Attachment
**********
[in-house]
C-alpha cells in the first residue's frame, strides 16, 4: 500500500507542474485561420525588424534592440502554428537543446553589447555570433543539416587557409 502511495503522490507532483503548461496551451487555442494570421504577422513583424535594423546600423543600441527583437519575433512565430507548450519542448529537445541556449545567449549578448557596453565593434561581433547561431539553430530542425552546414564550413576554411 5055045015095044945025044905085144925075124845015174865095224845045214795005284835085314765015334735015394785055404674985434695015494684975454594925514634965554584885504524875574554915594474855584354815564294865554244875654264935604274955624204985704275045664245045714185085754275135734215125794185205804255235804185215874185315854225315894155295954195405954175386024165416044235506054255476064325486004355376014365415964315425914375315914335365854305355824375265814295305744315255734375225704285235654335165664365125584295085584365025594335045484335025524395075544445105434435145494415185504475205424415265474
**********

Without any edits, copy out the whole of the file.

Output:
[in-house]
C-alpha cells in the first residue's frame, strides 16, 4: 500500500507542474485561420525588424534592440502554428537543446553589447555570433543539416587557409 502511495503522490507532483503548461496551451487555442494570421504577422513583424535594423546600423543600441527583437519575433512565430507548450519542448529537445541556449545567449549578448557596453565593434561581433547561431539553430530542425552546414564550413576554411 5055045015095044945025044905085144925075124845015174865095224845045214795005284835085314765015334735015394785055404674985434695015494684975454594925514634965554584885504524875574554915594474855584354815564294865554244875654264935604274955624204985704275045664245045714185085754275135734215125794185205804255235804185215874185315854225315894155295954195405954175386024165416044235506054255476064325486004355376014365415964315425914375315914335365854305355824375265814295305744315255734375225704285235654335165664365125584295085584365025594335045484335025524395075544445105434435145494415185504475205424415265474